28. Jef Menguin says:

    Thank you Scott for another valuable insights. I am a lifelong learner too.

  29. ahmed says:

    1.I agree with Chandan Sharma , reading while eating could be wrong except if you already know the amount of food you are eating ..

    2.I have no doubt that ‘your brain is like a muscle ,if you don’t use it ;you will lose it’

    3.I am going with idea of learning :
    a.100% considering my Career and professional life
    b.80% considering my interests and hobbies
    c.30-50% considering other things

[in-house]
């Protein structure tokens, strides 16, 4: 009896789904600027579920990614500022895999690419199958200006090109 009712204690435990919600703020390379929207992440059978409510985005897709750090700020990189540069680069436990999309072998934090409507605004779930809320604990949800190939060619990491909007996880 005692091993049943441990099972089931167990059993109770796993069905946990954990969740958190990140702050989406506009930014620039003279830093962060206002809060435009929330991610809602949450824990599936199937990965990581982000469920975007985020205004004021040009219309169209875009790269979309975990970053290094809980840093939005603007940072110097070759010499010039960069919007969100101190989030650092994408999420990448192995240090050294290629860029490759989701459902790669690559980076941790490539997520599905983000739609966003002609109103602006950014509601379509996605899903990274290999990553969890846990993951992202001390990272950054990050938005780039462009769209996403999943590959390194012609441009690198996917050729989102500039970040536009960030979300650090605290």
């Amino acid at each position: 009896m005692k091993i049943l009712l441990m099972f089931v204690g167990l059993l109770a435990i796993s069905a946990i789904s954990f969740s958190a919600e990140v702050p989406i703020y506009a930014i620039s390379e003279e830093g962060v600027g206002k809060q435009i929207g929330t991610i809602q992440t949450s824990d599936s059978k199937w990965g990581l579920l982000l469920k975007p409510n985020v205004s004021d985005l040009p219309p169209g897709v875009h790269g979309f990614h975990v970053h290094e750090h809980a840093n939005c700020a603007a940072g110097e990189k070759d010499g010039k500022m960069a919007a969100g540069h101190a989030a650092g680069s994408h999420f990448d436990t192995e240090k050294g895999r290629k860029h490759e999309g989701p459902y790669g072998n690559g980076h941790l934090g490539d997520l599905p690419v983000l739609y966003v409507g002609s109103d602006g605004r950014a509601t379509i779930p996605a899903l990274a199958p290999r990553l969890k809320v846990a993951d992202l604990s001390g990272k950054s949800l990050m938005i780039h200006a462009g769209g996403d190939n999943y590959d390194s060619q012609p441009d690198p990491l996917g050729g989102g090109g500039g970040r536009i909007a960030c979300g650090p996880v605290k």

30. Nicely written. You really touched on something about reading and learning. I have had hundreds of different jobs and have learned numerous things in my life. At twelve years old I heard something speak to me in my head. (According to my mother at seven months or so, I was speaking about things that were metaphysical which I said my golden friend told me about. I would sit on the floor and cross my legs and close my eyes and become quiet for long periods of time.) Anyway. I have taken a few classes from college and many private teachers. I am constantly learning. I except that while I am in the body I know I must use it for my overall well being until the next lifetime comes about. As a Meditation teacher I teach the importance of taking time every day to quiet the mind through daily Meditation. I have studied about the Buddha, William James, twelve years of study with Spiritualist mediums etc. My opinion is that the mind itself is restless and is in search of rest or Nirvana and when the mind is quiet then you may have the opportunity to understrand all things but not necessarily explain it all at once.For instance: Buddha’s eighty four thousand teachings regarding the attainment of Enlightenment are contained in the declaration